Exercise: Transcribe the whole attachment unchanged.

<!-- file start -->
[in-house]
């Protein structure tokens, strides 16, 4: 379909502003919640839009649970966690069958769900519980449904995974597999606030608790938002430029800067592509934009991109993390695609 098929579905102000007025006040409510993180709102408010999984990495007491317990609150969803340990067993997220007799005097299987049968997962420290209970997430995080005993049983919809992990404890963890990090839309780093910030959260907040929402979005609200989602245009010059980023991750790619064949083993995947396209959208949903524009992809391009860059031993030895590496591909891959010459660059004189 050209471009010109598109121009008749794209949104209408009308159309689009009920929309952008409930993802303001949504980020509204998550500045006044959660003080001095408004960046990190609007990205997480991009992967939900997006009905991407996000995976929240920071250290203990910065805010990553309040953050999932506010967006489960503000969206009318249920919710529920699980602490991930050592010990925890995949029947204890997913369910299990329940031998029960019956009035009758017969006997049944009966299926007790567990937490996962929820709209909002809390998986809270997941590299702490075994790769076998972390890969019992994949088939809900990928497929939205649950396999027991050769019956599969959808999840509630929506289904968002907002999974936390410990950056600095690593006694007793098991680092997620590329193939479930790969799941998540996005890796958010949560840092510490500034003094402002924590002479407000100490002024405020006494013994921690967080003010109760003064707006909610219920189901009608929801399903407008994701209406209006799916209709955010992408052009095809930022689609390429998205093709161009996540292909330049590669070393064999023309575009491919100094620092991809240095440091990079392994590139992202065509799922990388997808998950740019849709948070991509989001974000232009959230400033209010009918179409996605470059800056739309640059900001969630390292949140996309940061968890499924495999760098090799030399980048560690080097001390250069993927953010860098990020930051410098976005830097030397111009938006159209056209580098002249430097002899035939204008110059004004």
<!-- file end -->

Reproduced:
[in-house]
């Protein structure tokens, strides 16, 4: 379909502003919640839009649970966690069958769900519980449904995974597999606030608790938002430029800067592509934009991109993390695609 098929579905102000007025006040409510993180709102408010999984990495007491317990609150969803340990067993997220007799005097299987049968997962420290209970997430995080005993049983919809992990404890963890990090839309780093910030959260907040929402979005609200989602245009010059980023991750790619064949083993995947396209959208949903524009992809391009860059031993030895590496591909891959010459660059004189 050209471009010109598109121009008749794209949104209408009308159309689009009920929309952008409930993802303001949504980020509204998550500045006044959660003080001095408004960046990190609007990205997480991009992967939900997006009905991407996000995976929240920071250290203990910065805010990553309040953050999932506010967006489960503000969206009318249920919710529920699980602490991930050592010990925890995949029947204890997913369910299990329940031998029960019956009035009758017969006997049944009966299926007790567990937490996962929820709209909002809390998986809270997941590299702490075994790769076998972390890969019992994949088939809900990928497929939205649950396999027991050769019956599969959808999840509630929506289904968002907002999974936390410990950056600095690593006694007793098991680092997620590329193939479930790969799941998540996005890796958010949560840092510490500034003094402002924590002479407000100490002024405020006494013994921690967080003010109760003064707006909610219920189901009608929801399903407008994701209406209006799916209709955010992408052009095809930022689609390429998205093709161009996540292909330049590669070393064999023309575009491919100094620092991809240095440091990079392994590139992202065509799922990388997808998950740019849709948070991509989001974000232009959230400033209010009918179409996605470059800056739309640059900001969630390292949140996309940061968890499924495999760098090799030399980048560690080097001390250069993927953010860098990020930051410098976005830097030397111009938006159209056209580098002249430097002899035939204008110059004004």